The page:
Fake meat and regime change


By Dr. Harold A. Black



I am a deer hunter and since 1971 I have not eaten any red meat except venison. I have no explanation except that since I can hunt and take enough game to last from the end of deer season to the beginning of the next, I see no need to eat beef or pork. I do eat fish, chicken and turkey, and also am a turkey hunter. I have a fairly healthy diet and cannot recall the last time I have eaten fast food – although I have stopped for an early morning biscuit on the way to a hunt. I eat very little processed foods.

All this is to say that I do not understand fake meat. What’s the point of consuming a food like substance that is processed to imitate meat with its texture and smell? Wouldn’t it make more sense just to consume the plant and not all the other stuff that is added to it? Consider that one of the products imitating meat contains 22 ingredients. I would not feed it to my dog – and I bet my dog wouldn’t eat it. My dog is fed raw venison at each meal and venison has no added ingredients.

I presume that the fake meat industry arose from a combination of climate change and PETA activists who seek to decrease the consumption of meat. The PETA folks have been protesting meat consumption for years and have just been silly in their protestations. The climate alarmists want to decrease meat consumption because they note that cow’s farts are a major source of methane in the atmosphere. Scientists report that methane has a warming potential more than 28 times that of carbon dioxide meaning that cows may pose a bigger threat to the environment than internal combustion engines. Who knew? The anti-cow lobby got a boost from the recent UN climate change conference in Dubai (of all places) where the delegates arrived in private jets, ate expensive cuts of beef and recommended that we, the great unwashed, go green and eat green.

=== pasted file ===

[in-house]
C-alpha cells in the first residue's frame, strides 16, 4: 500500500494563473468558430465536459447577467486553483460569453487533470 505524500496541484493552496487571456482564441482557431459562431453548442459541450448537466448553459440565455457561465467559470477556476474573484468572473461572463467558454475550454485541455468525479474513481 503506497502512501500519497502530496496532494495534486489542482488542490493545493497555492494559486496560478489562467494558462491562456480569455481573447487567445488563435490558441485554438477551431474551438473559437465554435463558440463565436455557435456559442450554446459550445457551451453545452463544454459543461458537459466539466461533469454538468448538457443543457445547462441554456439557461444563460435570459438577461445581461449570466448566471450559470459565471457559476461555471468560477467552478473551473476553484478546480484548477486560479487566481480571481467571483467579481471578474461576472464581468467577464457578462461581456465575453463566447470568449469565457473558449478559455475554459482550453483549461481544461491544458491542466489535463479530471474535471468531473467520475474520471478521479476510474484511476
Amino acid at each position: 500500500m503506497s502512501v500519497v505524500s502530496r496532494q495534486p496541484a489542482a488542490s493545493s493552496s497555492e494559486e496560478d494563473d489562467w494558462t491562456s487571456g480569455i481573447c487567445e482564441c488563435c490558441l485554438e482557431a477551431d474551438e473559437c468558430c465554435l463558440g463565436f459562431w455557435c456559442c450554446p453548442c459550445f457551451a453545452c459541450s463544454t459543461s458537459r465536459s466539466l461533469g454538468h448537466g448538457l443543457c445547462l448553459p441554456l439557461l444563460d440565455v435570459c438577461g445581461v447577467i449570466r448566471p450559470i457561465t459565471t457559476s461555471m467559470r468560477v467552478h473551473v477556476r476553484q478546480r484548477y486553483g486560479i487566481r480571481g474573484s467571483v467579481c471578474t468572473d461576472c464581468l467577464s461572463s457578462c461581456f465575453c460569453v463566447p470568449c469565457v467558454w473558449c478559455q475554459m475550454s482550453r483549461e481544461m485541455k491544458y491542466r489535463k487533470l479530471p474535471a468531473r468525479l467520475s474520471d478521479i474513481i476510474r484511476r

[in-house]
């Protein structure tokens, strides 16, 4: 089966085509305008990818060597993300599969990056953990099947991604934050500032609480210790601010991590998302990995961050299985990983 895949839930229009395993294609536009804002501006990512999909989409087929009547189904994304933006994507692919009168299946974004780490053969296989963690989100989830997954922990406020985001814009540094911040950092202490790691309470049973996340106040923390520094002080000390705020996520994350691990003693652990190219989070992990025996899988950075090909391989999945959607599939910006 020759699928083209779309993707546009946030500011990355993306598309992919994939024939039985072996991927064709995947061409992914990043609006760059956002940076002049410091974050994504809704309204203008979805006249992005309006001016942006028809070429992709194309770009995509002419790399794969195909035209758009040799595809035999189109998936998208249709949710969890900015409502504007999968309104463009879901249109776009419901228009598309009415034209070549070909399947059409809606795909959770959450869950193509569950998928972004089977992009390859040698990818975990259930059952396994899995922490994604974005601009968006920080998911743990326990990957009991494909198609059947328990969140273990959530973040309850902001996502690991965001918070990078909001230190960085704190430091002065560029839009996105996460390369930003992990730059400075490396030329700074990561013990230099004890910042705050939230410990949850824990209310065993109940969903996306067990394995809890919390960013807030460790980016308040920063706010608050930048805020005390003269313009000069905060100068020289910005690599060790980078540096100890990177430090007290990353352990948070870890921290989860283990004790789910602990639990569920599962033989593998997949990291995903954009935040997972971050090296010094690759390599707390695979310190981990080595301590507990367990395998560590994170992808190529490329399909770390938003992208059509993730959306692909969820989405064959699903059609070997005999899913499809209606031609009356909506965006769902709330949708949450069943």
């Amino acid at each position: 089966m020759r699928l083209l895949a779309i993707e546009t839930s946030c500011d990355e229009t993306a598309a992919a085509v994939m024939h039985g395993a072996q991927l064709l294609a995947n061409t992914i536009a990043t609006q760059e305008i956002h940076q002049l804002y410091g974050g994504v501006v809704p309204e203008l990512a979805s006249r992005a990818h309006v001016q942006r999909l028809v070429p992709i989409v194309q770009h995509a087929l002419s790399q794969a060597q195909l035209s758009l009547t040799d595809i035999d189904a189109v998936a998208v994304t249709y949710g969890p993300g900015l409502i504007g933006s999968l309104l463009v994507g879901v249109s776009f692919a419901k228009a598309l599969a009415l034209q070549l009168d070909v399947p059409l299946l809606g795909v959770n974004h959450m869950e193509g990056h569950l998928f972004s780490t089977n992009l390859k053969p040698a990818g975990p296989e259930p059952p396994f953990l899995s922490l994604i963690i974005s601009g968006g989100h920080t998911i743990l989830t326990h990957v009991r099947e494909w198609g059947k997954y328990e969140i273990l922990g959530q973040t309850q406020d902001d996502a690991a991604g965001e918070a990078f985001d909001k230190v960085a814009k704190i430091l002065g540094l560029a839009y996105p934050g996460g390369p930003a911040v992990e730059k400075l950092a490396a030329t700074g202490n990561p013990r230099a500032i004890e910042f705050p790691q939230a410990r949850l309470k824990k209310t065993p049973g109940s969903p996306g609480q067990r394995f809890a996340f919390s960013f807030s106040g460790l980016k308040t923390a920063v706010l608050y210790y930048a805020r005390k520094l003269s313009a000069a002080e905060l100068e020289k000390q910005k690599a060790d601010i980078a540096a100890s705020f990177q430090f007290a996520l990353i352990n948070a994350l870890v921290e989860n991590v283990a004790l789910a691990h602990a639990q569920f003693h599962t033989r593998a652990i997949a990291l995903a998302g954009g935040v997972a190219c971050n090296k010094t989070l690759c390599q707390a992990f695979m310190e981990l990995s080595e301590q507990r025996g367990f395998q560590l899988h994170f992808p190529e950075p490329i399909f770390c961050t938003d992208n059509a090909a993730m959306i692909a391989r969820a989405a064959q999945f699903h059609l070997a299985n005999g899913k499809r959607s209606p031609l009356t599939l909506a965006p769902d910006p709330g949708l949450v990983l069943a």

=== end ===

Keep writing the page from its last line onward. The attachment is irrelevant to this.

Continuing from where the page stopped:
A country that has taken seriously the threat to cows destroying the planet is Denmark with its large agriculture footprint and dairy farms. There it is estimated that “total methane emissions from Denmark’s approximately 570,000 dairy cows today amount to 2.3 million tonnes of carbon dioxide equivalents annually. Likewise, the total pig production results in methane emissions equal to 1.45 million tonnes of carbon dioxide equivalents per year.” A tonne is 1,000 kilograms. The Danes are experimenting adding algae to animal feed to reduce methane claiming that the algae are not harmful for human consumption. However, the Danish government has other ideas showing that governments think alike regardless of location. It is proposing a farming emissions tax on cows to force farmers to decrease the size of their herds and substitute non-animal products. The politicians in Denmark have obviously ignored the reaction of the farmers who are loudly protesting the proposed tax. In the Netherlands and New Zealand where similar taxes were proposed farmers staged protests that often turned violent.

In the Netherlands, several political parties united to fight the government edicts and its prime minister declared a political crisis. The end result was a collapse of the government and the election of a conservative leader that shook the left-wing media and entrenched European politicians.

The question is whether America will reach that point with some governments which seems intent on banning all internal combustion engines (ICE). Their war on stuff is getting absurd with some states proposing fines and jail time for operating gas powered lawn movers and weed eaters.

The banning of ICE comes at a cost. “Renewable” energy is highly inefficient and more costly than fossil fuels. The demands on the electric grid will cause brown outs and black outs. Energy will be more costly, reducing consumers real incomes and having an adverse effect on the poor. What is particularly vexing is that the banning of ICE has been shown to have a negligible impact on total carbon dioxide emissions. When Americans come to realize that the climate change efforts costing over $1 trillion is either to make the left feel good or to transfer public funds to the green industry and their friends, perhaps they will follow the lead of the Netherlands in voting for a regime change.